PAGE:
It can be very difficult to keep track of everything here. Falling pieces of the ship are easy to miss at times, and torpedo fire intensifies as the flagship descends toward the player. Cutting through the shield can be annoying, and it's always frustrating to line up the perfect shot... only to have it strike a small piece of the shield that remains. With persistence, skill, and a bit of luck, eventually a missile will find its target. And, when it does... 

Watching the screen flash and then the flagship explode for 10 seconds while seeing the rank rise to the next level is always satisfying. Then the levels start again, with faster enemies, more projectiles, and more ribbing from the Gorfian Emperor. It becomes a battle of endurance, as players must stay focused and avoid mistakes in order to keep playing and compete for a spot on the leaderboard. There isn't an ending here, so good players can shoot for becoming Space Avengers-- the best warriors on all of the Interstellar Space Force. 

GORF still holds up today, nearly 40 years later. Competing for high scores has become a bit of a lost art in modern video gaming, but GORF defiantly dares players to rack up the points. Putting your score up on the leaderboard was a badge of honor back in the 1980s. You never knew when someone better might come around and knock you off... so you dropped another token in and tried to beat your new high score. High score competitions were at the core of arcade culture back then, and I definitely miss it.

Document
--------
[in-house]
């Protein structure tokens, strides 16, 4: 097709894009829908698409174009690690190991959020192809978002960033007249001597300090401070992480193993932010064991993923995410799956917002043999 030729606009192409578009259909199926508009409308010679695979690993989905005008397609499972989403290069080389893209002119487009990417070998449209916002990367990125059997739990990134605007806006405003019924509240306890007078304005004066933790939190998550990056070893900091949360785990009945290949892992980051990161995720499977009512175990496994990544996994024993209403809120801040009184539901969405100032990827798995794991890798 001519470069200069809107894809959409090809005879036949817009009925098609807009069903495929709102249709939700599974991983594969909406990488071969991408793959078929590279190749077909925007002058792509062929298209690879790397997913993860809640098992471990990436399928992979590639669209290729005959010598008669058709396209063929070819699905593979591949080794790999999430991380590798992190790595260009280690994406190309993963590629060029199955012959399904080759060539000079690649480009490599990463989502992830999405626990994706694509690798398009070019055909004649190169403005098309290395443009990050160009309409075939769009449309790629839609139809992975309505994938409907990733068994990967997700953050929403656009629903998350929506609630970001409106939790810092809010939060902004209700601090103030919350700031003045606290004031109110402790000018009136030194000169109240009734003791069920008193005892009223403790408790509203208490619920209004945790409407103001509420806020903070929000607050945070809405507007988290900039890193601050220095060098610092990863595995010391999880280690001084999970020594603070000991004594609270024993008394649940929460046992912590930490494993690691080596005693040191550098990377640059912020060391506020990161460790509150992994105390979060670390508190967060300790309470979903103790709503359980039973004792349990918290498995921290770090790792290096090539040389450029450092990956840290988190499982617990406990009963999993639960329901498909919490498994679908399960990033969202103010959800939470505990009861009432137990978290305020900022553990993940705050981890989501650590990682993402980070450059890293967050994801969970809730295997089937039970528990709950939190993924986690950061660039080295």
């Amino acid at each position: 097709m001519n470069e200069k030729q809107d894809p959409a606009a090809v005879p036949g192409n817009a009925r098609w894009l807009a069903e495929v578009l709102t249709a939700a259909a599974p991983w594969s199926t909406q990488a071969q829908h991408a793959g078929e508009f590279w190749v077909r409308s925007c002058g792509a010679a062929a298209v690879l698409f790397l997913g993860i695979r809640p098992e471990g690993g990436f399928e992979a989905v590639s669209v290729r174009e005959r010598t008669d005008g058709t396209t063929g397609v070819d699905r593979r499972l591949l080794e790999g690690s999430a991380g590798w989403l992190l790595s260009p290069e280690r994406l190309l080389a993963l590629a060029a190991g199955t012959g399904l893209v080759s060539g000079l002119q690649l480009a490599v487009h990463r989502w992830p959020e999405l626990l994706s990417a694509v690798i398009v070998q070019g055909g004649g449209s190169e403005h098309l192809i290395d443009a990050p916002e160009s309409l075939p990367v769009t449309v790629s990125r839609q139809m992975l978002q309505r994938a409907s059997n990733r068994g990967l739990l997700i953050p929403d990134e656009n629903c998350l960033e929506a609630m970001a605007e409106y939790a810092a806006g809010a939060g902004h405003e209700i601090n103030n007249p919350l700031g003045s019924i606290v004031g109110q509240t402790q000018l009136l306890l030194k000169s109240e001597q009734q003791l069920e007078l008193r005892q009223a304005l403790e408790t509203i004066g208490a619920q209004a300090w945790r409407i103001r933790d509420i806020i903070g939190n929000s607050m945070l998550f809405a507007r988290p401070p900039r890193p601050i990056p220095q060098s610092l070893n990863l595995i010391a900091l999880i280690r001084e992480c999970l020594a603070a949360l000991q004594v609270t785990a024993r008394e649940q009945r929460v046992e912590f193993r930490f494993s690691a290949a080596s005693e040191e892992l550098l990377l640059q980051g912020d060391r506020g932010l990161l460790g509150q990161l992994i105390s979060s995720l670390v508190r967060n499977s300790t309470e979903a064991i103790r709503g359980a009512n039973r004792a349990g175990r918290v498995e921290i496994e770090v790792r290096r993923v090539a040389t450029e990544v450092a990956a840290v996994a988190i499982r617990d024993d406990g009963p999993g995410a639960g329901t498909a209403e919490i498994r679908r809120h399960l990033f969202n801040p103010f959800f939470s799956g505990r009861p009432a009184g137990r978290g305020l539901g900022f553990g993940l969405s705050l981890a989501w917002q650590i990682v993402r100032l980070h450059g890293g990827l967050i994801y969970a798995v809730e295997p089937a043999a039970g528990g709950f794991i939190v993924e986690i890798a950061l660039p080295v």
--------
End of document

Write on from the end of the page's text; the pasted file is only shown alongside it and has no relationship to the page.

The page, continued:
In fact, I miss all of arcade culture. I miss the ambient sounds. I miss watching other players and learning from what they did. I miss the thrill of shooting down another player's score. I miss watching attract screens and perhaps learning a thing or two from them which convinced me to try them. There was rarely any trash talk, and arcade attendants never took kindly to jerks. 

I'll always feel fortunate that I got to be an active part of the Arcade Era.